“I didn’t tell you . . .” Reflections on race through poetry and research

Norma Johnson

Norma Johnson looks on; pleased at the audience participation in her interactive exercise

Boulder-based Poet and Social Justice Activist, Norma Johnson opened NOAA Boulder’s observance of “Black History” month with her moving poem, “I didn’t tell you . . .” The crowded conference room, abuzz with NOAA employees and guests from the community turned stone silent at Johnson’s powerful and moving performance. “This poem was a cry from my heart to speak on a deeper level to my white friends and to attempt to relay to them that because of race, there is a palpable difference in the way our daily lives play out,” explained Johnson. Taking a deep breath and closing her eyes in preparation, she then delivered an emotional poem that left the audience momentarily speechless. The poem, one in a collection of Poems for My White Friends, “is intended to move and inspire through the wisdom and a vision that already lives within each of us,” according to Johnson, who seeks “to connect individuals and community back to the heart-centered place, where all vision lives.”

After reciting her poem, Johnson invited the audience to pair off with someone they don’t usually talk to and tell each other how the poem made them feel. The volume rose again as people had an animated discussion about what they had just heard—thought provoking stanzas like:

“I didn’t tell you that my stomach clenches when I see a police car because it means I may not…be…safe,” or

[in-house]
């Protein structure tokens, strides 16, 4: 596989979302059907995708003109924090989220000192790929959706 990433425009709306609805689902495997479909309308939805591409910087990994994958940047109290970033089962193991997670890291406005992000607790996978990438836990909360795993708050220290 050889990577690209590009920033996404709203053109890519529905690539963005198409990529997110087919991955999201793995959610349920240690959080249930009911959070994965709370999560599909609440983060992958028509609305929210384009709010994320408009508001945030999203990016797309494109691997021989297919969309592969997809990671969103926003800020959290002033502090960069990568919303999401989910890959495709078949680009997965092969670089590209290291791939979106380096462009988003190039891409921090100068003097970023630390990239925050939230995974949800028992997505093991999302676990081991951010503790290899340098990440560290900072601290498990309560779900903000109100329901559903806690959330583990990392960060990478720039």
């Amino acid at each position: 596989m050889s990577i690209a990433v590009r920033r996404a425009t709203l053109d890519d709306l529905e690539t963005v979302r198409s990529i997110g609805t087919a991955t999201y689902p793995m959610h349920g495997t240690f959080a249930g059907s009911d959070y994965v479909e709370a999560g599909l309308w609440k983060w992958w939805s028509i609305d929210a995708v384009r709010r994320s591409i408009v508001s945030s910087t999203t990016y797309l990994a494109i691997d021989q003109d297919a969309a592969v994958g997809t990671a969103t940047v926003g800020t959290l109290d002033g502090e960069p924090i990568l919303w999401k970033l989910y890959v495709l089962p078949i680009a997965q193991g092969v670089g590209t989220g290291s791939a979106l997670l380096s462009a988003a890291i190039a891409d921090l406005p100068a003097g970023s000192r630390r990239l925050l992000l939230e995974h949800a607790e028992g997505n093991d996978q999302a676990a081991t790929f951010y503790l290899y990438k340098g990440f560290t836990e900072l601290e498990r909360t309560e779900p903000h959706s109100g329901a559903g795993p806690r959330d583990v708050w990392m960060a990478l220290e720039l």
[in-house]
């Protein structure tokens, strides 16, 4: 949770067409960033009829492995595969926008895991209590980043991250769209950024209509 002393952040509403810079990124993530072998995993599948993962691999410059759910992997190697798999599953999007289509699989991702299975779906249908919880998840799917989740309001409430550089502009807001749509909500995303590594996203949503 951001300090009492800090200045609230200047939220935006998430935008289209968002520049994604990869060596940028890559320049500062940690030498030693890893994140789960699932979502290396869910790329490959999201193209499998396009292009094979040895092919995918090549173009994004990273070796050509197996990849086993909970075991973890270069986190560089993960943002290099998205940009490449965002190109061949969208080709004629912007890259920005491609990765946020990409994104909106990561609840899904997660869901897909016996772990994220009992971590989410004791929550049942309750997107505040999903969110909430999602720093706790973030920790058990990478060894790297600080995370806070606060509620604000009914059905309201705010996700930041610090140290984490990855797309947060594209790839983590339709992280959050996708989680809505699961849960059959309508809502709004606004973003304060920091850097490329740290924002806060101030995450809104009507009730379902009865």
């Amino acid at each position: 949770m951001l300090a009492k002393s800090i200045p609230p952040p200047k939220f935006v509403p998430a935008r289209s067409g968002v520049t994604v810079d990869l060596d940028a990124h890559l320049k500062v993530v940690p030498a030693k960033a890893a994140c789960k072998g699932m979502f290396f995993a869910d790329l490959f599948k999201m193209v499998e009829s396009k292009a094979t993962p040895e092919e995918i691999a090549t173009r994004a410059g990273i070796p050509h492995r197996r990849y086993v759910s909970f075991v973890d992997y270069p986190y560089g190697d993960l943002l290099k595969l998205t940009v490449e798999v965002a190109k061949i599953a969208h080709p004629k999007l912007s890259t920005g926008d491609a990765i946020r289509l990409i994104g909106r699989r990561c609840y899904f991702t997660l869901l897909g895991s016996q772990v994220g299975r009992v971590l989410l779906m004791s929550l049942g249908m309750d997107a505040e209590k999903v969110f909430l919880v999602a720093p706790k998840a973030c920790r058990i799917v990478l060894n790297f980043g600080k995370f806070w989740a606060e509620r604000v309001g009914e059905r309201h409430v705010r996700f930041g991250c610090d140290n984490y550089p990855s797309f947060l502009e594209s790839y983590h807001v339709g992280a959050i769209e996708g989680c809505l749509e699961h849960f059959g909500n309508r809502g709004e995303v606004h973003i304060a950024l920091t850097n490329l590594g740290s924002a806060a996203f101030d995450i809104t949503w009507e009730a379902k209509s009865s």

“I didn’t tell you about the white woman I passed at twilight in the park, who tensed her body, tightened her grip on her purse and walked a large curved detour past me,” or

“I didn’t tell you about my day because I had been taught not to. And you have been taught not to even consider it.”

Attendees Attendees
An animated audience discusses how they felt after Johnson’s powerful poetry reading.
Hillary Potter

Dr. Potter of CU talking about the impacts of disasters on race.

Norma Johnson’s exercise set the tone for the next featured speaker, Hillary Potter, Associate Professor of Ethnic Studies at CU Boulder. Dr. Potter’s research focuses on the intersection of race, gender, and class as they relate to crime and violence—a logical outcome of her degrees in both Sociology and Criminal Justice. “In the aftermath of Hurricane Katrina, I became interested in what I had observed on television and in other media coverage of the disaster,” said Potter.

She traveled to a New Orleans shelter, and as a ‘participant observer’ studied the social impact of this natural disaster on the way society is set up, especially for people of color and low socio-economic status. She also traveled to other city communities where excessive force resulted in citizen protests in the wake of social disasters such as the shooting in Ferguson, Missouri. Jokingly, Potter was called a “disaster chaser” among colleagues because she sought them out to observe.

Potter’s studies showed that implicit bias (bias that resides deep in the subconscious) is prevalent in policing, that domestic violence rises in couples after natural disasters, and natural disasters brings about judicial reform in the criminal legal system. Potter has authored numerous articles and books and edited Racing the Storm: Racial Implications and Lessons Learned from Hurricane Katrina that speaks to the topic presented.

Event presenters and organizers

Key presenters and behind-the-scenes organizers, Al Romero (NOAA), Ray Stewart (NOAA),Norma Johnson (Presenter), Wilford Buggs (BIG), Georgia Madrid (NOAA),Hillary Potter (Speaker), Eric Kihn (NOAA), Alisa Young (NOAA).

NOAA’s Oceanic and Atmospheric Research (OAR) EEO/Diversity Office, Boulder Labs Diversity Council, and Boulder County (BIG) sponsored the event that was webcast to OAR staff. The speakers’ parting message, expressed by Norma Johnson, was “seize this juicy momentum of sharing and talking about race—carry it with you and keep talking so you’ll act differently.” That can bring about real change.